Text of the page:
Mike White, an 11-year veteran at Disney who previously worked at Yahoo, has been named the head of the company’s metaverse strategy, according to a report from Reuters. The appointment, which was announced through an internal email on Tuesday, suggests Disney is taking this whole metaverse thing very seriously, even if no one can quite agree on a definition of what the metaverse even is yet.
“For nearly 100 years, our company has defined and re-defined entertainment by leveraging technology to bring stories to life in deeper, more impactful ways,” Disney CEO Bob Chapek said in an email to Disney employees on Tuesday, according to Reuters.
“Today, we have an opportunity to connect those universes and create an entirely new paradigm for how audiences experience and engage with our stories,” Chapek continued.
Disney first announced in November it had plans to make a splash in the metaverse, following on the heels of Facebook’s announcement that it would be changing the name of its parent company to Meta in late October.
According to Reuters:
White has 25 years of technology and leadership experience. Before joining Disney in 2011, he served as chief technology officer for Apollo Group and earlier spent a decade at Yahoo, holding positions of increasing responsibility, including director of strategy and technology. He will be charged with putting in place a process to prioritize how to allocate resources and is expected to create a task force that will include leaders across the company.
White will report to Kareem Daniel, chairman of Disney Media and Entertainment Distribution, and to Josh D’Amaro, chairman of parks, experiences and products.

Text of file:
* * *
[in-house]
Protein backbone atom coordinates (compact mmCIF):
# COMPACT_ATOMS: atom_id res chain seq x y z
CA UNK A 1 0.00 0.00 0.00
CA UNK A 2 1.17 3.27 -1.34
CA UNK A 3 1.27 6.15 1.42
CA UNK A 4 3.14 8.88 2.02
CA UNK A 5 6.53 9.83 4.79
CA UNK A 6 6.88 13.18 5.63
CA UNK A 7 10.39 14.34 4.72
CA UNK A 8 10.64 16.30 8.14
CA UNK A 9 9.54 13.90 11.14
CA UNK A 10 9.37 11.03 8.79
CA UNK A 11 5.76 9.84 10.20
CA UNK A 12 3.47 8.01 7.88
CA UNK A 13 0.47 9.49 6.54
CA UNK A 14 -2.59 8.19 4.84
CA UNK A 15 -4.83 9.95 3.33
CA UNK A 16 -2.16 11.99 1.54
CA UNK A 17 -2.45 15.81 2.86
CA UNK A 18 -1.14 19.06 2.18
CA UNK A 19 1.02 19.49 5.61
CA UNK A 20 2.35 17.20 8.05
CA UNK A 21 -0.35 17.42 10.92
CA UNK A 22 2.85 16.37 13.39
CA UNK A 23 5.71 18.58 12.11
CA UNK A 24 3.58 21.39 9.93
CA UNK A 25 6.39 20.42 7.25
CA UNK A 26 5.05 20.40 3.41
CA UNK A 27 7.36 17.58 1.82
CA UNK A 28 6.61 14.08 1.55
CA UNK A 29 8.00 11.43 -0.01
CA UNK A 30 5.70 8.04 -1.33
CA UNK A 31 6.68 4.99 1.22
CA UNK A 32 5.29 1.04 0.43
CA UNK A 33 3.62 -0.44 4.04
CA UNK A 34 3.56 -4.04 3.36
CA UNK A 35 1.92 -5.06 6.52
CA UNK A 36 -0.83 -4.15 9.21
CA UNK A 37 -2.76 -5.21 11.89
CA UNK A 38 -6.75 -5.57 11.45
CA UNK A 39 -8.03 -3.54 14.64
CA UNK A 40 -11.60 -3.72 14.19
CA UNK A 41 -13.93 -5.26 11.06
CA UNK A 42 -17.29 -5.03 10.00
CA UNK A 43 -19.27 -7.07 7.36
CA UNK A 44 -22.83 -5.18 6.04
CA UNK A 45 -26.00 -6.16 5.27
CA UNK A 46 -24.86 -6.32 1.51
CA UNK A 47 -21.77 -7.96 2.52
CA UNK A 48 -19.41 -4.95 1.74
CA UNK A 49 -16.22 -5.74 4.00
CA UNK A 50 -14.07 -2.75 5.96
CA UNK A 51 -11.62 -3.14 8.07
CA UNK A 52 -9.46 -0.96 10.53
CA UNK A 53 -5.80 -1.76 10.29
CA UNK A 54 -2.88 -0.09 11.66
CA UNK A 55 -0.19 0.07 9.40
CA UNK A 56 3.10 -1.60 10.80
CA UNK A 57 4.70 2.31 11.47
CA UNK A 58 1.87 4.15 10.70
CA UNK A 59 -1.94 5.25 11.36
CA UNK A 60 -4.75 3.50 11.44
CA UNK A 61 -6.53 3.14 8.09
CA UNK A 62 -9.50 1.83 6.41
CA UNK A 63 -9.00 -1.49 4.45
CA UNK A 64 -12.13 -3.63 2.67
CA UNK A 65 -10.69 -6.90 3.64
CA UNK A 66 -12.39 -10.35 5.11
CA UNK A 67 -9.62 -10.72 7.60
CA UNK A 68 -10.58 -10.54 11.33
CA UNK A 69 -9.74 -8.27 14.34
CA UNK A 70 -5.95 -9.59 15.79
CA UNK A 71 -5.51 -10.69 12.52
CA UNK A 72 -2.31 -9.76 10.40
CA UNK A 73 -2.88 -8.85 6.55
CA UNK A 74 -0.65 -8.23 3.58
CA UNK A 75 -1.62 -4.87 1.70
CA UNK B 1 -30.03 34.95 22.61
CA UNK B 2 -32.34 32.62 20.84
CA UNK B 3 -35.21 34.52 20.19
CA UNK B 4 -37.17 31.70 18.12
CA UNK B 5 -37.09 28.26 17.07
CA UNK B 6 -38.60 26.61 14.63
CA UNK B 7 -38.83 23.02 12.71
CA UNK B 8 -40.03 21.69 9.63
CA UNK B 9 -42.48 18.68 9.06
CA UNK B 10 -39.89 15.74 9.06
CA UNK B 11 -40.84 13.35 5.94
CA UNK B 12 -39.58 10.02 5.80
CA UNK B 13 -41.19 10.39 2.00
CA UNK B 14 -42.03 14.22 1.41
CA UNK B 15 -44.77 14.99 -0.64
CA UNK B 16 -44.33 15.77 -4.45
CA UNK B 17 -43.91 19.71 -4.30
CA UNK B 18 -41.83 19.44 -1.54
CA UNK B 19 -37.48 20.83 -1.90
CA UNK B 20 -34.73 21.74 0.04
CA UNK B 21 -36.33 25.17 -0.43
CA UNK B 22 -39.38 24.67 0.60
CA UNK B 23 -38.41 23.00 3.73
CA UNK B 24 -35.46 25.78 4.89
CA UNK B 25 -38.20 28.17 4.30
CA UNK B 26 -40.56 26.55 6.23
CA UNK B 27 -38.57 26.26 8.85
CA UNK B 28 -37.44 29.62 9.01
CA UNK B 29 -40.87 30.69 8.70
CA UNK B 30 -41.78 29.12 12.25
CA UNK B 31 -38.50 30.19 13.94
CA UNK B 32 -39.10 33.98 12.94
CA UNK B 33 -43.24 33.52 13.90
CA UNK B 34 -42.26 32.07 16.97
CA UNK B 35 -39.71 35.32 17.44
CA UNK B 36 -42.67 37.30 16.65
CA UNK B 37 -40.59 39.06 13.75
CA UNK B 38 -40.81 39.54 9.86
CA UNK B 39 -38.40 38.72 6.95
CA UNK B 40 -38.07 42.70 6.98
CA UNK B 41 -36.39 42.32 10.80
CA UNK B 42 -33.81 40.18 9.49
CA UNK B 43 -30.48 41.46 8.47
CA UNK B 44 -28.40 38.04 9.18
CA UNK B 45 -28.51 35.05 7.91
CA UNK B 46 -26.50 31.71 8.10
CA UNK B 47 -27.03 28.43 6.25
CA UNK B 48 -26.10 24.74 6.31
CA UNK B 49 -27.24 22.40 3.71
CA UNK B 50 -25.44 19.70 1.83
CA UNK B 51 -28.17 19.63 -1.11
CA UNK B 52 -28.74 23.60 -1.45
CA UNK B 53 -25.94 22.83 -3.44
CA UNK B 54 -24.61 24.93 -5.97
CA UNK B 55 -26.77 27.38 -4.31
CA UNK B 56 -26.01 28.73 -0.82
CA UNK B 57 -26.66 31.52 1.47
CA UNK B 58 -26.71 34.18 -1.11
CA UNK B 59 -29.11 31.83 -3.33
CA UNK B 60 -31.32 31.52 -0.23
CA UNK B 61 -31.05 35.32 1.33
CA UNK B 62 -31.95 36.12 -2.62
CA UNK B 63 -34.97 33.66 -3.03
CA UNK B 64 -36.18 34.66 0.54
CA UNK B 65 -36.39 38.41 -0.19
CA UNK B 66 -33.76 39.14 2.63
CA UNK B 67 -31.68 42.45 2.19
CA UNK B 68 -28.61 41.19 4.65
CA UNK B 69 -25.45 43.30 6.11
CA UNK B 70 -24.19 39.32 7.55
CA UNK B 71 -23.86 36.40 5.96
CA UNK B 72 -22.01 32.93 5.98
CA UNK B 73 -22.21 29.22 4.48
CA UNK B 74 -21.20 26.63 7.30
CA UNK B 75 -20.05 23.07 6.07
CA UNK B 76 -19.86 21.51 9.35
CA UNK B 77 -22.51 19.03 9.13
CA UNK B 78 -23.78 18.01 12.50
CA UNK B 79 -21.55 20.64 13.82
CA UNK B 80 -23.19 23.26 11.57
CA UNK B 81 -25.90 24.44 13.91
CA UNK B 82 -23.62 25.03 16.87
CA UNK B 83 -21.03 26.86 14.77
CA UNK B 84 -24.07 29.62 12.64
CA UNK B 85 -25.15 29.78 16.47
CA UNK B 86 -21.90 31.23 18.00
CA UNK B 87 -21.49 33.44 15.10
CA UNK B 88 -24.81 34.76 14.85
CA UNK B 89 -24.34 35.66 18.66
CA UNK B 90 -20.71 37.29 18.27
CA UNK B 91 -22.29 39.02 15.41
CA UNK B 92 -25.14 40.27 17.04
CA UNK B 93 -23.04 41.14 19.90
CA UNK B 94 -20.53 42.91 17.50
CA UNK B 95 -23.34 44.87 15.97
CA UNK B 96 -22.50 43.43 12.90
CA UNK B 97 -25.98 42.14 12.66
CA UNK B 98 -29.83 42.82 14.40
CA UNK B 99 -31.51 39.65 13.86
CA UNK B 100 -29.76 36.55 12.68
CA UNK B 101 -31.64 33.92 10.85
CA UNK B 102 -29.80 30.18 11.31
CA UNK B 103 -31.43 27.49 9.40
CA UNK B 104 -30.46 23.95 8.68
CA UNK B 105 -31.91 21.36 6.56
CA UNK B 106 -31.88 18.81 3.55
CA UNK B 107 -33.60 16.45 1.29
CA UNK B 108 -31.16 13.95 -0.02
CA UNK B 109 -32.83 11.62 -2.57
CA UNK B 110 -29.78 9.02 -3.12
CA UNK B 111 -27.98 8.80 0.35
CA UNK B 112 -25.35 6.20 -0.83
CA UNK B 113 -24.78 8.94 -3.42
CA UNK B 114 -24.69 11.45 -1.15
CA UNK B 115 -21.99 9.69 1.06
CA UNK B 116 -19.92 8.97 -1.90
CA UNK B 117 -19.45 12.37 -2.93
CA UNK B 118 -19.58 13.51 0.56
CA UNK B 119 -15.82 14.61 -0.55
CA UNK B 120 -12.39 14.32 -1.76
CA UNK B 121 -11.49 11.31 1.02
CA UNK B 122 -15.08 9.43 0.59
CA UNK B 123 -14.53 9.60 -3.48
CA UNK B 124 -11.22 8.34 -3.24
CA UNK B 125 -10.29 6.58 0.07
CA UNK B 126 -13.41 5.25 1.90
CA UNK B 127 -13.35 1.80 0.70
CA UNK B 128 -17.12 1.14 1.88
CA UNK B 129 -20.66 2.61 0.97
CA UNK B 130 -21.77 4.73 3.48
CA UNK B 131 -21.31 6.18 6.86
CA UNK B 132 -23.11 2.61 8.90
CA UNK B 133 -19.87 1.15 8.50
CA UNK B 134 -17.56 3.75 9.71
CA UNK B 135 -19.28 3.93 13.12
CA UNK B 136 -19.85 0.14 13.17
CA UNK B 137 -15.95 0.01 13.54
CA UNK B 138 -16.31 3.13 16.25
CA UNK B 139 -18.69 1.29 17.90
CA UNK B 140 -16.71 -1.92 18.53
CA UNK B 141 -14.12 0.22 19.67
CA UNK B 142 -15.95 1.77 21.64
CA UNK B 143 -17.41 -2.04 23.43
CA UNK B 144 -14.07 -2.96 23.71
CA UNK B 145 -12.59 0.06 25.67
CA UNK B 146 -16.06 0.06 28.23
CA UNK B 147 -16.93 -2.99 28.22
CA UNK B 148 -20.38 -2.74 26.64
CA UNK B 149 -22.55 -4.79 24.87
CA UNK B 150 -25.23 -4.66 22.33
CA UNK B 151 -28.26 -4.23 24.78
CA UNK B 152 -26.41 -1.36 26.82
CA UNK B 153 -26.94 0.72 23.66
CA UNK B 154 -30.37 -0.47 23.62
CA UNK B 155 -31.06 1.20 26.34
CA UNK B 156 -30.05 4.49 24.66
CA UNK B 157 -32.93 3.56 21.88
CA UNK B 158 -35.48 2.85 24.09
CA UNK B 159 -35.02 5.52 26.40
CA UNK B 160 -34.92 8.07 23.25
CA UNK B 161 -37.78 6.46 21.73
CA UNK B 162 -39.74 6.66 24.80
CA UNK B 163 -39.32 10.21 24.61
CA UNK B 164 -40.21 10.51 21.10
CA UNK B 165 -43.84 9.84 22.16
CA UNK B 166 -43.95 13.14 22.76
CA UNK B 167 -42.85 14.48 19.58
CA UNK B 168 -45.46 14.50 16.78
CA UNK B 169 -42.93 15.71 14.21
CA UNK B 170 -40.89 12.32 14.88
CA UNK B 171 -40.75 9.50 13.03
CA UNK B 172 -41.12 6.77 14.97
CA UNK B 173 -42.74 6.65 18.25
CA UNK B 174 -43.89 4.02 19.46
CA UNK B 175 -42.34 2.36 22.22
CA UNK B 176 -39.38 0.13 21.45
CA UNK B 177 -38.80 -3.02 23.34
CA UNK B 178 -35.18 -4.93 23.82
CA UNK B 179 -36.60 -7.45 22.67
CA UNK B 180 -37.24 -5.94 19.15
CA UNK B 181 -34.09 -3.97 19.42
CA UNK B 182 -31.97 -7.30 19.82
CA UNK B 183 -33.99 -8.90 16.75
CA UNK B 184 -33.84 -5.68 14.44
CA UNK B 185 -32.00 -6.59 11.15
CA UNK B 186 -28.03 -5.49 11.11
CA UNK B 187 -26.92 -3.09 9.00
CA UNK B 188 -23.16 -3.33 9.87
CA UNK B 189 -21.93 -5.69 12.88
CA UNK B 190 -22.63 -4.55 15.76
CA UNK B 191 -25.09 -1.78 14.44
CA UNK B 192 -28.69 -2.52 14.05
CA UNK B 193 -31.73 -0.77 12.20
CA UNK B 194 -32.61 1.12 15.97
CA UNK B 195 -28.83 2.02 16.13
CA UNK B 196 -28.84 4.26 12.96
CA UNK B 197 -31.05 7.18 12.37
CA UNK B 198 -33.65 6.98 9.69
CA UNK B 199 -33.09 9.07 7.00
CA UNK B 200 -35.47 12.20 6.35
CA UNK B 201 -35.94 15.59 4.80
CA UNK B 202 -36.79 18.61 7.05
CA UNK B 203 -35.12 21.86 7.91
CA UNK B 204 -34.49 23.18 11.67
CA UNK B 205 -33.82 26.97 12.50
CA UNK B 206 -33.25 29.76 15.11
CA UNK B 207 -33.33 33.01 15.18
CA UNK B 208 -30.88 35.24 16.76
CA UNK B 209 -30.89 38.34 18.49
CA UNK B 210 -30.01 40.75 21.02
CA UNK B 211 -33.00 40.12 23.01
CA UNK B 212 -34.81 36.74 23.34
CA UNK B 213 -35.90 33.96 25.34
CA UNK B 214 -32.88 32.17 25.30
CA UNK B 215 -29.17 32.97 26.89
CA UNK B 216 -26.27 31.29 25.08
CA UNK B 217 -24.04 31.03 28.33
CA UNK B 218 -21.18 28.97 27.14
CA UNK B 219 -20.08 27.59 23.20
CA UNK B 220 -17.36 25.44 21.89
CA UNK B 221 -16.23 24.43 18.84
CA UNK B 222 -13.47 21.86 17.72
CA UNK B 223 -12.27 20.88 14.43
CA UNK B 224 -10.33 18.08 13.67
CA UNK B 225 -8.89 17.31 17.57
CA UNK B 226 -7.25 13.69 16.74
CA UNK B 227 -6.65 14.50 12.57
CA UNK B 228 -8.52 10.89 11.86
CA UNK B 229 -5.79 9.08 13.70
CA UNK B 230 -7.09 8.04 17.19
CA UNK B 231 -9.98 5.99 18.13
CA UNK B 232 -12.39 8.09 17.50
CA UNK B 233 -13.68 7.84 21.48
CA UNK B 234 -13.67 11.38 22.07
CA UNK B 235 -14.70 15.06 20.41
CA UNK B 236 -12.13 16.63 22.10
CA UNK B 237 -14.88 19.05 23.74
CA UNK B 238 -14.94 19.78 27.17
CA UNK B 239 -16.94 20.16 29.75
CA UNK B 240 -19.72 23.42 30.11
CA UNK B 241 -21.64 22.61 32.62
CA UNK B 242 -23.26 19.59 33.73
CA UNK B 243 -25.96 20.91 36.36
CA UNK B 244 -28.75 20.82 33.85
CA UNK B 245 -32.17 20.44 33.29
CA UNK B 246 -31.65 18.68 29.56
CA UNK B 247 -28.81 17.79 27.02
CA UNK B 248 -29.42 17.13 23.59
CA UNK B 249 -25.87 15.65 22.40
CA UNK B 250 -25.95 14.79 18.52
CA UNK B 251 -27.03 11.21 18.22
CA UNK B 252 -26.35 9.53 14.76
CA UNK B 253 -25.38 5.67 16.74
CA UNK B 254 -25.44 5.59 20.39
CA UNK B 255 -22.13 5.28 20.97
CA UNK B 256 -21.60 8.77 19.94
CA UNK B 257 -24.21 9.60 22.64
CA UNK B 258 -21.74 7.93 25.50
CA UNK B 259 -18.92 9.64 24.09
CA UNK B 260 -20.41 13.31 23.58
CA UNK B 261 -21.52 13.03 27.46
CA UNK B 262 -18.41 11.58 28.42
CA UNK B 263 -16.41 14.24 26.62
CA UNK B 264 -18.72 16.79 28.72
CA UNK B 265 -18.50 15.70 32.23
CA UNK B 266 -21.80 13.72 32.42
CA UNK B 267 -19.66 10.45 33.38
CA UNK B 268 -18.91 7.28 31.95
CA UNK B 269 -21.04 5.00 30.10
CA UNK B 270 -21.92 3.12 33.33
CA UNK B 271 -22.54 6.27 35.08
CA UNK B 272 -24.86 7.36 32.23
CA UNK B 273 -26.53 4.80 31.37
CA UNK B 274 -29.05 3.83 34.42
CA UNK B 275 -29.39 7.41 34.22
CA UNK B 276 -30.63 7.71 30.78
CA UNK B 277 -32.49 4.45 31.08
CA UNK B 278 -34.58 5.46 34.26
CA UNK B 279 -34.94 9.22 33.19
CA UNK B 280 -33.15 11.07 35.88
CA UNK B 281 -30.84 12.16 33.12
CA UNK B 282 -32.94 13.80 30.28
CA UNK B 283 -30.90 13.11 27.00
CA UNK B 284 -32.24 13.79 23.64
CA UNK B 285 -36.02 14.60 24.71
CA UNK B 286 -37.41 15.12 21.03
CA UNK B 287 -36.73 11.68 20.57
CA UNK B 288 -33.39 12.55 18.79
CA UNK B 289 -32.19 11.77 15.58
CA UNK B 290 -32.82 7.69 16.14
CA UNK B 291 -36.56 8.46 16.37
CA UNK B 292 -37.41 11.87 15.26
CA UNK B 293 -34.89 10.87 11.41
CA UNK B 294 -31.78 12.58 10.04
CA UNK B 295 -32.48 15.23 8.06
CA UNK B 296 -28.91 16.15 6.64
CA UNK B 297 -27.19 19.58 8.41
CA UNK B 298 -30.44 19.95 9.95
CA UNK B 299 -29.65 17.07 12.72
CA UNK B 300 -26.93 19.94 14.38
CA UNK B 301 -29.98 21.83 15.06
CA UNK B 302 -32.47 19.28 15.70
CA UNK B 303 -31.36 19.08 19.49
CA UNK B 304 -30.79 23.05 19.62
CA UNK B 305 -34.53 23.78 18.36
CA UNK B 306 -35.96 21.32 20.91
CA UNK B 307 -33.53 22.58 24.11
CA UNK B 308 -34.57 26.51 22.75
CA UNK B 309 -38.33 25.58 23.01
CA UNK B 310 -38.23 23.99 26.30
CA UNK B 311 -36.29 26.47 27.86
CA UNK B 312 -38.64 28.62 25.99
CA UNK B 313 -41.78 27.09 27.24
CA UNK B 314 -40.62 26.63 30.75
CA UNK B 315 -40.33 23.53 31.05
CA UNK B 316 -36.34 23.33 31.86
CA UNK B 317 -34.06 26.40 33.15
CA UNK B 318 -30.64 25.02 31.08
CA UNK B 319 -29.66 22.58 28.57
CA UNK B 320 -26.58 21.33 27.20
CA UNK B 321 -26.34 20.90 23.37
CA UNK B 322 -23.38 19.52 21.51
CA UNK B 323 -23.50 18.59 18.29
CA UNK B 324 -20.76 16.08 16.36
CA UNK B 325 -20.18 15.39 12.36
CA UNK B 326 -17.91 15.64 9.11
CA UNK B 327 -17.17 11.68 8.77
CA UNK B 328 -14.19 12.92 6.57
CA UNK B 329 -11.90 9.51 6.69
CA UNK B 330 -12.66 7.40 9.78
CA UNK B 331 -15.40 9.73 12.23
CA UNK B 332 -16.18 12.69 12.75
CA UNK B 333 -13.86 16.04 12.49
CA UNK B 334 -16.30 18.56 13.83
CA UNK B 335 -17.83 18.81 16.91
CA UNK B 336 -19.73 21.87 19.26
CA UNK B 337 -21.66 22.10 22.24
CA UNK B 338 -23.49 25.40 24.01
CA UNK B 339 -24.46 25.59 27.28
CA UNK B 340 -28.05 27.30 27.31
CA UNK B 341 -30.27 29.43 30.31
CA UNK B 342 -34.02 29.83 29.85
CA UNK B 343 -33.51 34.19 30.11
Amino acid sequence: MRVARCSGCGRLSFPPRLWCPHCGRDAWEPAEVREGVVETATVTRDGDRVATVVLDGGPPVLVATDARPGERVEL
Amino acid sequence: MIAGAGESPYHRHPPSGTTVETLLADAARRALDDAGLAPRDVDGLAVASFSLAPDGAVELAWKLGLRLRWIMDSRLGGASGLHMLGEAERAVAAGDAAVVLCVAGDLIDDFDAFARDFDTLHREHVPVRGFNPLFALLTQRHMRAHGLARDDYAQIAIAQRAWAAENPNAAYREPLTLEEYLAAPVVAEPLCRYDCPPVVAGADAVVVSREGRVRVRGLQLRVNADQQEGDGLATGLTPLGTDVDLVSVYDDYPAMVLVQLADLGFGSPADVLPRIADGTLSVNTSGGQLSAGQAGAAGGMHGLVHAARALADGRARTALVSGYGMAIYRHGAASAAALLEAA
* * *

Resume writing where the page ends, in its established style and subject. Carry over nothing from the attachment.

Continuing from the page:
But the problem with the metaverse is that depending on who you ask, it either already exists, or won’t exist anytime soon. In the “already exists” camp, it’s easy to point to old platforms from the late 2000s like Second Life where people could meet up in a virtual world, attend concerts, and even make money. Or, more recently, there are already platforms like Decentraland—essentially a 2020s version of Second Life.
In the “won’t exist anytime soon” camp we have people who point out there isn’t much of a compelling reason for people to join anything like the metaverse unless it’s in the form of an already existing game. Why would someone want to sign up for Disney’s “metaverse” unless it’s an Animal Crossing-style gaming experience with Mickey Mouse that supports multiplayer features? And even if Disney does release a multiplayer game like that, what makes it anything more complex than a video game, and worth earning a new name like the “metaverse”?
We may find out pretty soon, depending on what Disney’s Mike White has up his sleeve.